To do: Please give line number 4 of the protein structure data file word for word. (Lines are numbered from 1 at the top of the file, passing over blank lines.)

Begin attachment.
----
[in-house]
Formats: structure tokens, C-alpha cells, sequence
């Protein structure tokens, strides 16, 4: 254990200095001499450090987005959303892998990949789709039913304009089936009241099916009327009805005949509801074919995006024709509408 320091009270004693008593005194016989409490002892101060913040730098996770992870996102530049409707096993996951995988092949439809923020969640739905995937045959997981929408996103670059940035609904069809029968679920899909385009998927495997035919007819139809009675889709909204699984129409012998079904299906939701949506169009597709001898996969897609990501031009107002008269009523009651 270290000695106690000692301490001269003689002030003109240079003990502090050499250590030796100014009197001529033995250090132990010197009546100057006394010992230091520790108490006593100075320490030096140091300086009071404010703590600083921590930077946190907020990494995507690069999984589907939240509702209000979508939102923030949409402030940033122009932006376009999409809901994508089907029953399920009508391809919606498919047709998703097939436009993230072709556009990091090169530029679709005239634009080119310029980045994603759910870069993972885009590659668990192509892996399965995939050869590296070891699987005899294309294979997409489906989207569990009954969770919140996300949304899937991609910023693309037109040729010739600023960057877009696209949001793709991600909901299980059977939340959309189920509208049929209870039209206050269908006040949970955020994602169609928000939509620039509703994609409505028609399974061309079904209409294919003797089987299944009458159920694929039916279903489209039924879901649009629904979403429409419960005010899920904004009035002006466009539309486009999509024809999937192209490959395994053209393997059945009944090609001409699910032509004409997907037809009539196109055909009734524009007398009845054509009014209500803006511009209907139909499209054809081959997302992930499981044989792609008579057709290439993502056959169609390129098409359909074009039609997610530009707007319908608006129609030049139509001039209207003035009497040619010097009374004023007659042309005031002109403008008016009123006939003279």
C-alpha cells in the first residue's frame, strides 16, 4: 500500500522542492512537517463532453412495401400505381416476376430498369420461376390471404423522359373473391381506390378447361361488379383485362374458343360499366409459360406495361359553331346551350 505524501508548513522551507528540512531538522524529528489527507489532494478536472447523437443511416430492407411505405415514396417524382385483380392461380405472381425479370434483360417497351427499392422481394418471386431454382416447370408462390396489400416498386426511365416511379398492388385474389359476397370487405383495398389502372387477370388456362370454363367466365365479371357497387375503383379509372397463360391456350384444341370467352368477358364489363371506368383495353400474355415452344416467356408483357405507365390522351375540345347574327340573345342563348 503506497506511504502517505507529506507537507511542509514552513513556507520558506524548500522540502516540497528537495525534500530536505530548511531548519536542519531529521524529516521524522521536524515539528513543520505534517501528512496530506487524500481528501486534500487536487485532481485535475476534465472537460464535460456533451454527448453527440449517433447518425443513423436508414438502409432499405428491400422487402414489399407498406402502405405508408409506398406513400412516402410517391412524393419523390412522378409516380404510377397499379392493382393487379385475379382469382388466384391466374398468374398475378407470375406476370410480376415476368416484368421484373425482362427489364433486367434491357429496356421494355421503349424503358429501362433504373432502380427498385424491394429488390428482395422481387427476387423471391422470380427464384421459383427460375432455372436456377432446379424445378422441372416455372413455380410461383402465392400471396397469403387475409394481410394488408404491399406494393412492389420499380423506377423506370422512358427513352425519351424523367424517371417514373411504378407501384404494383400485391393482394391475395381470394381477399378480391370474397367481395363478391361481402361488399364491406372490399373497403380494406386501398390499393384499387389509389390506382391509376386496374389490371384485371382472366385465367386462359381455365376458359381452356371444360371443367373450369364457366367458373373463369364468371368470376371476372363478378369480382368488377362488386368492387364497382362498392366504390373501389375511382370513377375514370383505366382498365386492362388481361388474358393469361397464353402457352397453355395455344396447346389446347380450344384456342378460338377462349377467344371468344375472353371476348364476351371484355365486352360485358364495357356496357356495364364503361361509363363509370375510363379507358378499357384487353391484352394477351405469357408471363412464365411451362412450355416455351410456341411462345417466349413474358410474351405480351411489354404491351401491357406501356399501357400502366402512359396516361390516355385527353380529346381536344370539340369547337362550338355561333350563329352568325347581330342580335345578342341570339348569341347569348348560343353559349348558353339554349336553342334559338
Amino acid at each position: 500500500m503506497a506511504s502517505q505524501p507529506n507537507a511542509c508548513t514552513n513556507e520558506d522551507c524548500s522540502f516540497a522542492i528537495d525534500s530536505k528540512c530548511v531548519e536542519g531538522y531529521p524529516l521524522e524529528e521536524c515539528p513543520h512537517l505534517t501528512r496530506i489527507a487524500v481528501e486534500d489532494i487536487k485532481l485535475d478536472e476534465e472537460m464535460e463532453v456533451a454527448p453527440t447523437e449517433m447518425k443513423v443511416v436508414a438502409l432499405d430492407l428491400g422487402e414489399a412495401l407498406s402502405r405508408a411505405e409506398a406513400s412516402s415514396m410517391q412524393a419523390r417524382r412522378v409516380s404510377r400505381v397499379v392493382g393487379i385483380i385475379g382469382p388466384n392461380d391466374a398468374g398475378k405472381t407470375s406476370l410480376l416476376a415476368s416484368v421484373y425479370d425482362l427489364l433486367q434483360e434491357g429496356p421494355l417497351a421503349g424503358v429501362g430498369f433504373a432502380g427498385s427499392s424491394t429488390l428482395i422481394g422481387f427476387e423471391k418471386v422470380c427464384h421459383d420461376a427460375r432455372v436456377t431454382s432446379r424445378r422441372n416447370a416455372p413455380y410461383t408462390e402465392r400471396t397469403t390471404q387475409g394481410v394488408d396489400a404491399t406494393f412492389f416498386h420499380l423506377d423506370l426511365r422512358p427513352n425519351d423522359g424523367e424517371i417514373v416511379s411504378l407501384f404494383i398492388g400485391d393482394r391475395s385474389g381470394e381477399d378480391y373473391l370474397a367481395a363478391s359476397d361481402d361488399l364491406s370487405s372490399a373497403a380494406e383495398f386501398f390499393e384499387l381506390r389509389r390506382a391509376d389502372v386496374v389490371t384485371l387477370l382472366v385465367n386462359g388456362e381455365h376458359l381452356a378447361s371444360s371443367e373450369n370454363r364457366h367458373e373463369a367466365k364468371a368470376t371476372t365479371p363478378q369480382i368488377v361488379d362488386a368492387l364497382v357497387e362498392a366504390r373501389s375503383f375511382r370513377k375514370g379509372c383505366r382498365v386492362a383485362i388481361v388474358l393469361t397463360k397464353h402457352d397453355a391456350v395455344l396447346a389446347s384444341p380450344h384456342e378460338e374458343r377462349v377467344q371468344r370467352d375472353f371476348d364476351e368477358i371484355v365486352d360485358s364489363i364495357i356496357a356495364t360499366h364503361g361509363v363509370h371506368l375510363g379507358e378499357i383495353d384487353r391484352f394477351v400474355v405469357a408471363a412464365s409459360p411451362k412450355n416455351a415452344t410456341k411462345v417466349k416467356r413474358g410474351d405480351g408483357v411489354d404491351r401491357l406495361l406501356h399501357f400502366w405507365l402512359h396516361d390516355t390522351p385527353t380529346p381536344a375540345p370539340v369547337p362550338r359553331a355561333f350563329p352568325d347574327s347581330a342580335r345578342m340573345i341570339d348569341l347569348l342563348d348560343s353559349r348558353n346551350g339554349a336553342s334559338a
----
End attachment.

C-alpha cells in the first residue's frame, strides 16, 4: 500500500522542492512537517463532453412495401400505381416476376430498369420461376390471404423522359373473391381506390378447361361488379383485362374458343360499366409459360406495361359553331346551350 505524501508548513522551507528540512531538522524529528489527507489532494478536472447523437443511416430492407411505405415514396417524382385483380392461380405472381425479370434483360417497351427499392422481394418471386431454382416447370408462390396489400416498386426511365416511379398492388385474389359476397370487405383495398389502372387477370388456362370454363367466365365479371357497387375503383379509372397463360391456350384444341370467352368477358364489363371506368383495353400474355415452344416467356408483357405507365390522351375540345347574327340573345342563348 503506497506511504502517505507529506507537507511542509514552513513556507520558506524548500522540502516540497528537495525534500530536505530548511531548519536542519531529521524529516521524522521536524515539528513543520505534517501528512496530506487524500481528501486534500487536487485532481485535475476534465472537460464535460456533451454527448453527440449517433447518425443513423436508414438502409432499405428491400422487402414489399407498406402502405405508408409506398406513400412516402410517391412524393419523390412522378409516380404510377397499379392493382393487379385475379382469382388466384391466374398468374398475378407470375406476370410480376415476368416484368421484373425482362427489364433486367434491357429496356421494355421503349424503358429501362433504373432502380427498385424491394429488390428482395422481387427476387423471391422470380427464384421459383427460375432455372436456377432446379424445378422441372416455372413455380410461383402465392400471396397469403387475409394481410394488408404491399406494393412492389420499380423506377423506370422512358427513352425519351424523367424517371417514373411504378407501384404494383400485391393482394391475395381470394381477399378480391370474397367481395363478391361481402361488399364491406372490399373497403380494406386501398390499393384499387389509389390506382391509376386496374389490371384485371382472366385465367386462359381455365376458359381452356371444360371443367373450369364457366367458373373463369364468371368470376371476372363478378369480382368488377362488386368492387364497382362498392366504390373501389375511382370513377375514370383505366382498365386492362388481361388474358393469361397464353402457352397453355395455344396447346389446347380450344384456342378460338377462349377467344371468344375472353371476348364476351371484355365486352360485358364495357356496357356495364364503361361509363363509370375510363379507358378499357384487353391484352394477351405469357408471363412464365411451362412450355416455351410456341411462345417466349413474358410474351405480351411489354404491351401491357406501356399501357400502366402512359396516361390516355385527353380529346381536344370539340369547337362550338355561333350563329352568325347581330342580335345578342341570339348569341347569348348560343353559349348558353339554349336553342334559338